Reflecting on 2018 and Ahead to 2019

I like to close out each year by looking back on the year’s goals and accomplishments and setting some for the upcoming year. It’s a great way to see how my perspective changes throughout the year. For example, 2017 was the year that my outdoor activities switched from primarily hiking-based adventures to trail running.

2018 GOALS

two men running on hilly dirt road

Vermont Endurance 100 Race

2018 was certainly another year of change. Though I kept most of my running goals, personal life changes made during the year have affected them and any I may set for 2019. Here’s a rundown of what I did or did not accomplish in 2018.

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A Look Back on 2017 and Ahead to 2018

Looking back on 2017 and ahead to 2018

A Look Back on 2017

2017 has come and gone and now is the time to reflect on all that was accomplished or not. This year was definitely one of the more exciting years for me adventure-wise. But, looking back on my goals from the end of last year I’ve noticed that this year also appeared to be a transition year for me. More on that in a bit. First, here’s a rundown of my goals for the year and whether or not I attained them:

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Inspiration: The Head and the Heart – Down in the Valley

A few weeks ago I create a new page which I’ve called Inspiration. I wanted to create a list of media from which I find inspiration. When you’re a weekend dirtbag you need to pull from a lot of sources in order to get through the week. For now, the page is a list broken down by media type, but I will be writing posts like this one to fill out the list with more information and explaining why I find inspiration in each item.


Down in the Valley

This particular song triggers wanderlust in me because of its tone and lyrics. It starts out somber and builds up instrumentally, in cadence, and intensity. It seems that the song was written while the singer was working a job he didn’t like and is about the repetition of days when stuck is such a position. To me, as the song builds, it also represents the realization that something needs to be done to release yourself from such a situation. The mention of places that the singer has never been to hints to traveling as an escape from work, something I often do.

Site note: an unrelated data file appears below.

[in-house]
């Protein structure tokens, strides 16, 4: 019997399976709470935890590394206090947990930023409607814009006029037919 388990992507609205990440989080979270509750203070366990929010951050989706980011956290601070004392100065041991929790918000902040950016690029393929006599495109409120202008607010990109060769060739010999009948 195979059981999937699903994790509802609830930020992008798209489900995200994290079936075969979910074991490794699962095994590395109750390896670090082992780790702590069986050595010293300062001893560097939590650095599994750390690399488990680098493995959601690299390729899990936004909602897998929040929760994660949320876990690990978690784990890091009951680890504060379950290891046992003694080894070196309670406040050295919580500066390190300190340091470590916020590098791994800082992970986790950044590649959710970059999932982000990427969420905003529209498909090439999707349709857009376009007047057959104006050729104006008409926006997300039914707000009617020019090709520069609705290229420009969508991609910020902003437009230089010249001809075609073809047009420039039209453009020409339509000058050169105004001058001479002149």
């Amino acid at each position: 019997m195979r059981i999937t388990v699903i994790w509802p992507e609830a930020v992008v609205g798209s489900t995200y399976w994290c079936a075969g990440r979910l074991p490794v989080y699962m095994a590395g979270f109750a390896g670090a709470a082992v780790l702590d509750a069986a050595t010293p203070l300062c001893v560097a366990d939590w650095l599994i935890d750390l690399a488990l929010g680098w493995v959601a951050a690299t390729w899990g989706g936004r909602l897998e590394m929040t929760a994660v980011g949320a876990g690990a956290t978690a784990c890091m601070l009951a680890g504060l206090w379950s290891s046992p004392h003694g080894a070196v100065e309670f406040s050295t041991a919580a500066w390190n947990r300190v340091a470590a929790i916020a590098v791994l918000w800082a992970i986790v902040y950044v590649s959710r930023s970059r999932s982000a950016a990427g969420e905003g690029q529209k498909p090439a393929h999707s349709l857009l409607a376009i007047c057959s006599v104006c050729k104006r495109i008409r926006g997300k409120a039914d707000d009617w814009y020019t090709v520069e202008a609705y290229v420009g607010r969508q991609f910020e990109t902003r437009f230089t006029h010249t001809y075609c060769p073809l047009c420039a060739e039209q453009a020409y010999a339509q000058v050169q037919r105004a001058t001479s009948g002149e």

I wish I was a slave to an age-old trade
Like ridin’ around in rail cars and workin’ long days

These lyrics hearken to simpler days when a job had more meaning because it required physical exertion and produced something material; something of which you could be proud. Today, much of our work is very abstract and service-related. It’s hard to find meaning in something you can’t hold in your hand. Even though the usage of the word “slave” has negative connotations, to me it is used in this line because the alternative is being slave to a modern trade, such as busing tables or being a cashier.

I know there’s California, Oklahoma
And all of the places I ain’t ever been to
But down in the valley
With whiskey rivers
These are the places you will find me hidin’
These are the places I will always go

Initially I viewed this part of the song as positive. I pictured a back country mountain valley with a river running through it. A place known for good fly fishing and for getting away to hear your own thoughts. I pictured whiskey rivers as ones that run hard with foam caught in eddies and silt dirtying the water brown. In conjunction with the rest of the song and especially the previous lines I think it must have a different meaning. I think the singer is acknowledging that there are so many places other than the one where he is stuck, yet at the end of the day he finds his way to a bar in the valley and drinks away his sorrow and motivation to make a change.

Also, there is a traditional song called “Down in the Valley to Pray.” It was featured with a different title, “Down in the River to Pray,” in the movie Oh Brother Where Art Thou where there was a line of people singing the song and waiting to be baptized in the river. Willie Nelson has a song called Whiskey River that is about drowning all of your sorrows in a river of whiskey in order to forget them. It is unlikely that these were in the writer’s mind when the song was written, but they eventually made their way into mine and reinforced a darker meaning. For me, they conjure an image of lining up at a bar in order to get a baptismal drink of whiskey.

I am on my way
I am on my way
I am on my way back to where I started

These lines are sung during a lull in the song and to me represent a realization that a change must be made and the repetitive pattern broken. The chorus follows but after the song resumes the somber tone from the beginning and the first lyrics are repeated again. These two lulls, one talking about going “back to where I started” and the other about being a “slave to an age-old trade,” bring about the resolution of the song. To me, the take away is not that he is going back to the place of his childhood, but back to where he as a human started. Back to when things were simpler and work had meaning.

For me, hiking is my way to get back to a simpler way of life that may be difficult but fills the day with meaningful moments. And, that is why this song inspires me.

The Head and the Heart – Down in the Valley [OFFICIAL VIDEO] (YouTube)